Distomo - Parnassos Greece
On the National Motorway, (Athens - Livadia - Delphi), 140 km from Athens
is the famous city of Distomo. Built at an altitude of 450m, it comprises
of 6 hills that end up into a small valley. Distomo
is surrounded by rough and smooth slopes, and it is this combination of
the rugged mountain with the calmness of the Corinthian sea that make this
a very beautiful region.
There is evidence that Distomo was occupied through many centuries. Three tombs from the pre-Mycenaean period were unearthed, and gave proof that Distomo has been occupied from about 1500 BC.
During this era, there was a city on the coast of the Corinthian Sea named Medeon. This city was mentioned by Homer in the Iliad. Distomo during the pre-classical era was very developed and was actually named Ambrossos, after the hero and King of the city, Ambrissea.
In 338 BC, during the Holy War, Phillip of Macedonia destroyed the city, and it was not until many years later that it was rebuilt. In 198 BC, during the Byzantine era, the Romans took control of the city. This port-serving city was a very important junction for traders and travellers. During the 10th century, Distomo became bishopric, meaning that the head church was based there.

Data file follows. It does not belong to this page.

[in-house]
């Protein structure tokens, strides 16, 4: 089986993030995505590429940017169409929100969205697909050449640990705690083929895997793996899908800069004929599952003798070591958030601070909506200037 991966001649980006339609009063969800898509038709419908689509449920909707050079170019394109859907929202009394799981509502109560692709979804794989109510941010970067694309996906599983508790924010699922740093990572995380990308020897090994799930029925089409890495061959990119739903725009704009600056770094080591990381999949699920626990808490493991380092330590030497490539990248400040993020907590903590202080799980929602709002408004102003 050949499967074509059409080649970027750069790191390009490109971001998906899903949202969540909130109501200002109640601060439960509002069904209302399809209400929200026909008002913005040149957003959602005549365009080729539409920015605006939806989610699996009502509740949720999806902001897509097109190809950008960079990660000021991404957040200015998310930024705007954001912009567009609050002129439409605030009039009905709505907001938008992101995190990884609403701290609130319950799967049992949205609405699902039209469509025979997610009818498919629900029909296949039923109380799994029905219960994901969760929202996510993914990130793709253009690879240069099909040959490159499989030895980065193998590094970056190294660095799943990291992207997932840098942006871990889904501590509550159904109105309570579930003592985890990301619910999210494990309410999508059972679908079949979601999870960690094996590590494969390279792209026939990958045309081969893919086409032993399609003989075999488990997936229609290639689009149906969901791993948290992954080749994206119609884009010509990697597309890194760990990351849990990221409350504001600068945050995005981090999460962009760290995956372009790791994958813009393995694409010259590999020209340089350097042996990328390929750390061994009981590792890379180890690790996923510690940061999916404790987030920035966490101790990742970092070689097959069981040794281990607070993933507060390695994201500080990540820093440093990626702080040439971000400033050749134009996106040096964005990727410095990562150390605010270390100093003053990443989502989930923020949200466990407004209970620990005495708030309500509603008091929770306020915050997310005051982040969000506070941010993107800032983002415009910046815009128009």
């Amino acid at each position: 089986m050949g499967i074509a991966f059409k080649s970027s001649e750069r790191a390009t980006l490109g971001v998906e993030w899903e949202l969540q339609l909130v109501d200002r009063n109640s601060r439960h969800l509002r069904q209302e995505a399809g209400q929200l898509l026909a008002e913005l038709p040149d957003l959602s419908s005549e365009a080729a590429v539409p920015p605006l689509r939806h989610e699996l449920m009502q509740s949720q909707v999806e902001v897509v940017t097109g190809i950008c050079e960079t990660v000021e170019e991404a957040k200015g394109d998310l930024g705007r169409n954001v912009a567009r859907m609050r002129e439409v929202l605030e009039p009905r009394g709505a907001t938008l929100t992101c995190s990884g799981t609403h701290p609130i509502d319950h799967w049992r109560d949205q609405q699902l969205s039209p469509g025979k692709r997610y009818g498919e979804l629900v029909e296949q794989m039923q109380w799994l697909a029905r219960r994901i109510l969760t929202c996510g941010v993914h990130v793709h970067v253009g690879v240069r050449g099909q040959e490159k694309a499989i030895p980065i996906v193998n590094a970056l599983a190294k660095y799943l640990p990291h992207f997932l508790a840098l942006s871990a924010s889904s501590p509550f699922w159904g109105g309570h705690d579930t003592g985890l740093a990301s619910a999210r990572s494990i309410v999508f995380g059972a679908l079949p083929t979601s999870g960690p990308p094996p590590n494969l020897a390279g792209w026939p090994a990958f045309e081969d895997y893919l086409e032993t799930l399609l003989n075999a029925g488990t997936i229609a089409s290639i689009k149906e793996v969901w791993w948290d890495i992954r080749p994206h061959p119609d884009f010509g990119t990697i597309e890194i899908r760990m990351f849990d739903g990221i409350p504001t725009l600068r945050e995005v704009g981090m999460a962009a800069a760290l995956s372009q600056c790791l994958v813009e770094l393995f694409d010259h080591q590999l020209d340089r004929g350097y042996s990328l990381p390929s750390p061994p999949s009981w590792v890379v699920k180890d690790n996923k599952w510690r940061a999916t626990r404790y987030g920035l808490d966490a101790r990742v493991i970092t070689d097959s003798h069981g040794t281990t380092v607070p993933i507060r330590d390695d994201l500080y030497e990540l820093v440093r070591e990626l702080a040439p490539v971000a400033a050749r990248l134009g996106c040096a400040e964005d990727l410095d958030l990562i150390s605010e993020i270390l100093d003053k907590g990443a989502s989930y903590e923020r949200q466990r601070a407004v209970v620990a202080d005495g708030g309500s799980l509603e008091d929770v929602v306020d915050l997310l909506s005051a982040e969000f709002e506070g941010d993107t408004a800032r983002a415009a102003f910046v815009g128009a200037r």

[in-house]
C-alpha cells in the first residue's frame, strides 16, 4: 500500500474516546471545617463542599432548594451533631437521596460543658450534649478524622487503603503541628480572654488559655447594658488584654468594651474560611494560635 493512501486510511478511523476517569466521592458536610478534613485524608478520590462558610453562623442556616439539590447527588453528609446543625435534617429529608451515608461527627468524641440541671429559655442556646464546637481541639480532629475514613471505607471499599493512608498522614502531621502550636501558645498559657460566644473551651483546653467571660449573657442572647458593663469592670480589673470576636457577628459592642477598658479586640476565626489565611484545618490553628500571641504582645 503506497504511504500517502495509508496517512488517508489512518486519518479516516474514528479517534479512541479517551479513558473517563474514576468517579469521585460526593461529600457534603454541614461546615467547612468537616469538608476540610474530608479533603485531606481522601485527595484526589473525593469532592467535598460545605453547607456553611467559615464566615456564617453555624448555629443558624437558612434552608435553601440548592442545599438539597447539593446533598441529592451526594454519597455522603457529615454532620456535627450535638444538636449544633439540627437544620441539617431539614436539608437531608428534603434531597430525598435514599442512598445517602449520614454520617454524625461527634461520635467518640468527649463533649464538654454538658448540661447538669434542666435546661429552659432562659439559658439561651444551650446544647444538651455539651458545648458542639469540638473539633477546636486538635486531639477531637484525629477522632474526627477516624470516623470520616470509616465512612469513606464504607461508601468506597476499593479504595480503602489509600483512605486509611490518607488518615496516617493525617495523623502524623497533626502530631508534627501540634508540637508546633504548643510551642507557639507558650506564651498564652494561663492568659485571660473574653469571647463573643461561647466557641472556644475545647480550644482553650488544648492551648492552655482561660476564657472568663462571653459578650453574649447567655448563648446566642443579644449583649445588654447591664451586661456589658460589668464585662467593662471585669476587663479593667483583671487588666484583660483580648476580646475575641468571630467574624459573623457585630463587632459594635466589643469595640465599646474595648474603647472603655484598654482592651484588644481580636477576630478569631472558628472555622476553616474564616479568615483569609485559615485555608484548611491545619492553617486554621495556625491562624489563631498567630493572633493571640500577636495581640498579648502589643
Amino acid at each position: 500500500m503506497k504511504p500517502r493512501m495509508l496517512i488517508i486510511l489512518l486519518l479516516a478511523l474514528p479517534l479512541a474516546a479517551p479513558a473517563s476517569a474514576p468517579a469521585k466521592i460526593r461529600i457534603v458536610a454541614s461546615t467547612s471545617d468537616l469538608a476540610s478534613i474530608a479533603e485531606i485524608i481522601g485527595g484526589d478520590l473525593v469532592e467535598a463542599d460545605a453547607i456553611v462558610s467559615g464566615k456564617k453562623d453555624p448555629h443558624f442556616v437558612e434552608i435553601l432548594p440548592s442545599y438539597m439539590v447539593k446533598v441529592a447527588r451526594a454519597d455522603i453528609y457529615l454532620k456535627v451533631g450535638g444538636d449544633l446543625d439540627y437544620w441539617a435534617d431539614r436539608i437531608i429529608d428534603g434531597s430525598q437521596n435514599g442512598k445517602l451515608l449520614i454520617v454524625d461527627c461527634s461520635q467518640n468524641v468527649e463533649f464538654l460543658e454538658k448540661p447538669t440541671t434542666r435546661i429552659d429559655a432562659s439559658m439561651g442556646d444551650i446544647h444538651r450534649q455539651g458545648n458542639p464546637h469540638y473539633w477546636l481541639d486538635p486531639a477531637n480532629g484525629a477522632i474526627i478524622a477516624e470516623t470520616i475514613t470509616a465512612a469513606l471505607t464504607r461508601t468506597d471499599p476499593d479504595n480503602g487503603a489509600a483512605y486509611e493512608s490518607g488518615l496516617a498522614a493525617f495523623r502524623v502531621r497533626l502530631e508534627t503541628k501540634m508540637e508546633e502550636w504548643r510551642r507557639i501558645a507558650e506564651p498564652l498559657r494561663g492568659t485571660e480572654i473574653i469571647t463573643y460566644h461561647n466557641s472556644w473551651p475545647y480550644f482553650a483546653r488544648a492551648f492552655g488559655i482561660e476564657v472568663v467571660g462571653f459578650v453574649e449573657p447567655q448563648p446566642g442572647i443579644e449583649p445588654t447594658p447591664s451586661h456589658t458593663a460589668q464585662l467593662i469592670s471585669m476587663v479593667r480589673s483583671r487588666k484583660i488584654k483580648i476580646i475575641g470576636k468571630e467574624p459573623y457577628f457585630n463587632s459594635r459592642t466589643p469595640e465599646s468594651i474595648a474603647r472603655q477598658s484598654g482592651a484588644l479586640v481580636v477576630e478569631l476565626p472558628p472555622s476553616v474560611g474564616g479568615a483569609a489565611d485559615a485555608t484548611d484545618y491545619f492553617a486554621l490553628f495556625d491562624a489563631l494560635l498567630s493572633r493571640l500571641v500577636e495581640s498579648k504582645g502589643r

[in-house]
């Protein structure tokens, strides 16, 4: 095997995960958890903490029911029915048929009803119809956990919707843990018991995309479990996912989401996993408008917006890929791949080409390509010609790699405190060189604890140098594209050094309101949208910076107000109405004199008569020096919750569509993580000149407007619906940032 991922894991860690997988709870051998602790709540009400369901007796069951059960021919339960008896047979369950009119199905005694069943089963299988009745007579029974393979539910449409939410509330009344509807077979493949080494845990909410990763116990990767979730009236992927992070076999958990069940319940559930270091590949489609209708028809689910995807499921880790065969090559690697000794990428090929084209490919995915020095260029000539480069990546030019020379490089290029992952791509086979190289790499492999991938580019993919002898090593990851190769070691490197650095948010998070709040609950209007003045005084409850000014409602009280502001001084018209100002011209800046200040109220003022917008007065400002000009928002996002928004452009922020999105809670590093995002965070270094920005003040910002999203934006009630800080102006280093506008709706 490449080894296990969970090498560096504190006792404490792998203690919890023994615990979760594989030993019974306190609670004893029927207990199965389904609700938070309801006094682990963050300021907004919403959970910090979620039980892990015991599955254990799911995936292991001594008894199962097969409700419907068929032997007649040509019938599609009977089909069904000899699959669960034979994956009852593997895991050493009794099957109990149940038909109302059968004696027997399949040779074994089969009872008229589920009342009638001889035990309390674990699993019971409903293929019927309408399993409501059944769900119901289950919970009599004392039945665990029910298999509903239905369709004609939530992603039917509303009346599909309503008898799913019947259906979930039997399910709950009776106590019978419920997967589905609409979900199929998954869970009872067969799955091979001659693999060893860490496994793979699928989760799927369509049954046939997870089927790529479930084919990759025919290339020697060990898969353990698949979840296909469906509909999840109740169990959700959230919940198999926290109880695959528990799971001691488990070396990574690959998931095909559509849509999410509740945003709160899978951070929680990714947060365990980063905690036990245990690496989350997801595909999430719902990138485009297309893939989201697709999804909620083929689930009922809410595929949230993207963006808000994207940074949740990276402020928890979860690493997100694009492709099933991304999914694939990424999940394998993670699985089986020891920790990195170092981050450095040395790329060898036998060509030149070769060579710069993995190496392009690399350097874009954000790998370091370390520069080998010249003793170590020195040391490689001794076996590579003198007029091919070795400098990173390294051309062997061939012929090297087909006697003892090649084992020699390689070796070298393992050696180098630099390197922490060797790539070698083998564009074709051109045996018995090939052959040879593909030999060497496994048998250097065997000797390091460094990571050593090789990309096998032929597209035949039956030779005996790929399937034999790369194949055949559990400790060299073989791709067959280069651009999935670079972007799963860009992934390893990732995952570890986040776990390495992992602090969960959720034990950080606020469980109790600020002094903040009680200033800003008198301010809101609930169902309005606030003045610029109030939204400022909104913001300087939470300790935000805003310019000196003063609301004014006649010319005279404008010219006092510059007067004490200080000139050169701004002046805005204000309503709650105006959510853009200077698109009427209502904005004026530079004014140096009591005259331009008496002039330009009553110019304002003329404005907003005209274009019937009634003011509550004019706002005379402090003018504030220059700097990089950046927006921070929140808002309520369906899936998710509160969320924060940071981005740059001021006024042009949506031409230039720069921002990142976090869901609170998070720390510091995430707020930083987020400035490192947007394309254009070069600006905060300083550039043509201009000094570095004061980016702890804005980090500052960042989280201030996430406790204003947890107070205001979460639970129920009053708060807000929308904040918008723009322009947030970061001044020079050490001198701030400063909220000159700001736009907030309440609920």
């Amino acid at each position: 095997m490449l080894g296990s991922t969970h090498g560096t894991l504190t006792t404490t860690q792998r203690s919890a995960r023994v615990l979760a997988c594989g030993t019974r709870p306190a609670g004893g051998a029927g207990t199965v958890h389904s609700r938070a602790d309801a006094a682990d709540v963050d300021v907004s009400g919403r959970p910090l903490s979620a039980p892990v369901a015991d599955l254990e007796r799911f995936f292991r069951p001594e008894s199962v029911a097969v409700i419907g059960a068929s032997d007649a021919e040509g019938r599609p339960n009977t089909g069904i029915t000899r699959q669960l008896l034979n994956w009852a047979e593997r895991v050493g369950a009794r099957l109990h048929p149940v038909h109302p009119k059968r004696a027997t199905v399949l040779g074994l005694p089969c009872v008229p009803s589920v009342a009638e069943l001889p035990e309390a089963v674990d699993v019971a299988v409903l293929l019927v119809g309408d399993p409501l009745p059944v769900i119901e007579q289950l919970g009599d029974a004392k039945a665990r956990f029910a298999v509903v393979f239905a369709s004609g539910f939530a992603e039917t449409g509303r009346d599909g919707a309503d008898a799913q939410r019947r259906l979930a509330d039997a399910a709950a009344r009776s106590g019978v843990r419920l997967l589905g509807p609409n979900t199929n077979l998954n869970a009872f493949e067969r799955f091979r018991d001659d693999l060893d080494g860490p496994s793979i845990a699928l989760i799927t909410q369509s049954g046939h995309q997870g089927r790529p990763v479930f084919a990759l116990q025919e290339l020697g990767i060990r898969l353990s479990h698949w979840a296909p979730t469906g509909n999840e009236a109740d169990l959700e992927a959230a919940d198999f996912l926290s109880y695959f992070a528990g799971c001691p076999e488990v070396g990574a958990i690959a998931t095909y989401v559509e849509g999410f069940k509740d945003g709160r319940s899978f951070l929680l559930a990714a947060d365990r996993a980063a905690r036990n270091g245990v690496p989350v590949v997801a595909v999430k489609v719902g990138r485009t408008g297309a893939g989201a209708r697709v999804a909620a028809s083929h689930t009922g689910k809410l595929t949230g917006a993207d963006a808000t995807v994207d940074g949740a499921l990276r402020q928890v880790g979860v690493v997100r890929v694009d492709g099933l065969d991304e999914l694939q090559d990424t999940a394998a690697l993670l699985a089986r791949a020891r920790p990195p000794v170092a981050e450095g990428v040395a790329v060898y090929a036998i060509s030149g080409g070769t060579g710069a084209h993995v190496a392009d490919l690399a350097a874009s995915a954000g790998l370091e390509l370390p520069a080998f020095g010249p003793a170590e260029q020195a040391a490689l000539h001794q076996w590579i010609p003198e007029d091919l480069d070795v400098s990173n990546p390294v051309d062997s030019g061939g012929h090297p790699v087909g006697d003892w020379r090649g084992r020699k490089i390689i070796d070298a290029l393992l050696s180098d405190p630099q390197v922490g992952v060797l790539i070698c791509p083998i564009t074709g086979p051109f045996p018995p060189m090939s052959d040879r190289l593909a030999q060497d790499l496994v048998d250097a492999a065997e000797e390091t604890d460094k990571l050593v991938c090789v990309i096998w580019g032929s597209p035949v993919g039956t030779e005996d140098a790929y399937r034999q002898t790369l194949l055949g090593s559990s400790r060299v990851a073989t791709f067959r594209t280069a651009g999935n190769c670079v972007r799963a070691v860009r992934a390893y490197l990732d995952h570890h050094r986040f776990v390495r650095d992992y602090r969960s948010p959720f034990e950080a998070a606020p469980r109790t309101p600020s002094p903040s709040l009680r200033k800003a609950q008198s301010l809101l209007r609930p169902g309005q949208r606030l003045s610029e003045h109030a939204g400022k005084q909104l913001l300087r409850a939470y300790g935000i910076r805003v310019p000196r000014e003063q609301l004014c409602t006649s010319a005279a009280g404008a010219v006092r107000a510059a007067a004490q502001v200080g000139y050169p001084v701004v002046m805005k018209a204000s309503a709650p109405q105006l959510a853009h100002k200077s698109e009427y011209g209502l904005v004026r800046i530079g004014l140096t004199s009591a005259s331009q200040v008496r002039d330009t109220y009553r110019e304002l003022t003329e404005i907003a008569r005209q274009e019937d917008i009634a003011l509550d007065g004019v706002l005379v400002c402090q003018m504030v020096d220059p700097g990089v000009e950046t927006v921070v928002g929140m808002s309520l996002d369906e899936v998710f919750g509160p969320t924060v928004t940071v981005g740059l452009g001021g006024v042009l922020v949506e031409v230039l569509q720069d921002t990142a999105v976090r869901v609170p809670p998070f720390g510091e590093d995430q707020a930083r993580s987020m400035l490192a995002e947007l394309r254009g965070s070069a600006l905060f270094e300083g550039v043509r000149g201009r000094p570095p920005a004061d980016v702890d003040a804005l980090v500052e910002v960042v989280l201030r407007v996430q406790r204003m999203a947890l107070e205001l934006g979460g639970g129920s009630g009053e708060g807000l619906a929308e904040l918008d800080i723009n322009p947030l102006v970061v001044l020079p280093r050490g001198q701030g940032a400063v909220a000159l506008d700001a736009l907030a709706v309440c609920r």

During the revolution against the Turkish occupation, the city was the location of one of the most important battles that took place, involving Georgios Karaiskakis. His actual command headquarters has been preserved well and is still there today.
The English traveller "Clarce", who referred to the big fire in 1803, made another reference to the city. He particularly states that the fire was started by a group of Turks, who he had met, a little time previously at Delphi.
During more recent times, and specifically the second World War, Distomo is again the subject of fame, but this time due to the cruelty of the Germans, who, in only 2 hours, killed 218 people, including babies, and old men and women. This was the largest massacre that took place in Greece during the second World War.
If you take a peek into the small chapels window, you will see the horrific image of many of the skulls of the victims, each labeled. This grim image truely brings to life the tragic events that took place on the darkest day in the recent history of Distomo.
On the 10th June 1944, this mass murdering became known all over the world, and has been written into the book of World History. At Canalles Hill, you can see the mausoleum in memory of the victims of that dark day.
After the plan "Kapodistrias" was put forward, which revolved around the connecting of small villages and municipalities into one larger municipality, Distomo became connected with the village of Stiri, and formed one municipality.